Colorado’s citizens, businesspeople, and political class have spent much of 2014 discussing and debating fracking, and it’s only slightly oversimplifying things to say that Jared Polis stands on one side of the issue—and on the other stands nearly everyone else. On August 4, he held a joint press conference in Denver with Governor John Hickenlooper to announce a compromise: In exchange for Polis withdrawing two ballot initiatives he’d funded that would’ve proposed adding more “local control” restrictions over oil and gas drilling to the state constitution, the state withdrew its lawsuit against the city of Longmont, which had put fracking regulations in place. The pair also announced that in addition, two pro-fracking ballot initiatives would be withdrawn and the state would set up an 18-member task force that includes citizens to study and recommend future energy policies. Finally, they announced the state would begin enforcing setback distances of at least 1,000 feet (per an existing law). Although the hastily convened press conference provided good photo ops and a chance for Polis et al. to appear to be happy with one another and the deal, many people—Democrats and Republicans alike—now hold Polis solely responsible for the prolonged political circus that preceded the compromise.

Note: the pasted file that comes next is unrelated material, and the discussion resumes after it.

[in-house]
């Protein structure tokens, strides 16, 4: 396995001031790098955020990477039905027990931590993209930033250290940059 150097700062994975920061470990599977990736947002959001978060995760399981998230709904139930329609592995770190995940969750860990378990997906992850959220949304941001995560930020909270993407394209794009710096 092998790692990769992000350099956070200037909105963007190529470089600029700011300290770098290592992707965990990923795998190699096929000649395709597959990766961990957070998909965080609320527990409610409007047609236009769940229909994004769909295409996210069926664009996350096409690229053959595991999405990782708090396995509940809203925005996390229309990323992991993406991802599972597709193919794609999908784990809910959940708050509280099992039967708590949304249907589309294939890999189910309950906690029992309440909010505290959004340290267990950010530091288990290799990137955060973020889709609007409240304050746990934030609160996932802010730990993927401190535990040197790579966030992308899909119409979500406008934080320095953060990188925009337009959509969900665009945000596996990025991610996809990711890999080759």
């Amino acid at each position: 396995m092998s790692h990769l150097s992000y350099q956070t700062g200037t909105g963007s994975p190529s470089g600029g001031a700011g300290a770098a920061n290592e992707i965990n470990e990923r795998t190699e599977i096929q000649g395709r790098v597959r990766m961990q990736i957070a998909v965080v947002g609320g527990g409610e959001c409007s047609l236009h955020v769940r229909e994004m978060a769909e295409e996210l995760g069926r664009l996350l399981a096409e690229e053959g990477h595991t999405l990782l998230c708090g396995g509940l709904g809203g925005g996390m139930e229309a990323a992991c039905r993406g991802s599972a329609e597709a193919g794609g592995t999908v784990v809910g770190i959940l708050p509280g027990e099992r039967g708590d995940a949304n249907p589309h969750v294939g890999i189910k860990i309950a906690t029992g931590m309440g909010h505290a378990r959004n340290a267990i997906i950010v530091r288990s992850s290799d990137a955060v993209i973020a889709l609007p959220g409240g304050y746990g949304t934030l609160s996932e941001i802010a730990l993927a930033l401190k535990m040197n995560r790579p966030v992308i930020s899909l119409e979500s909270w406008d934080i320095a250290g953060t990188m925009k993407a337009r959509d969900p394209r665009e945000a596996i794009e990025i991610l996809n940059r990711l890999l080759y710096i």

Perhaps not surprisingly, Republicans and pro-business Democrats see Polis as a spoiled rich kid who only got interested in fracking once it had a personal impact. A frequently maligned YouTube video shows him explaining how he arrived at a home he owns in Weld County one day in 2013 to find that a large drilling operation had begun, without warning, directly across the street from his house. In the four-minute clip, a 170-foot-tall fracking rig rises near the foot of his driveway surrounded by tanks, trucks, and legions of workers making all the noise you’d expect from a 24/7 industrial operation. Those who accuse him of being a crybaby seem oddly mystified and indignant that someone would see such a surprising and tangible intrusion near his property and want to raise a few questions or concerns.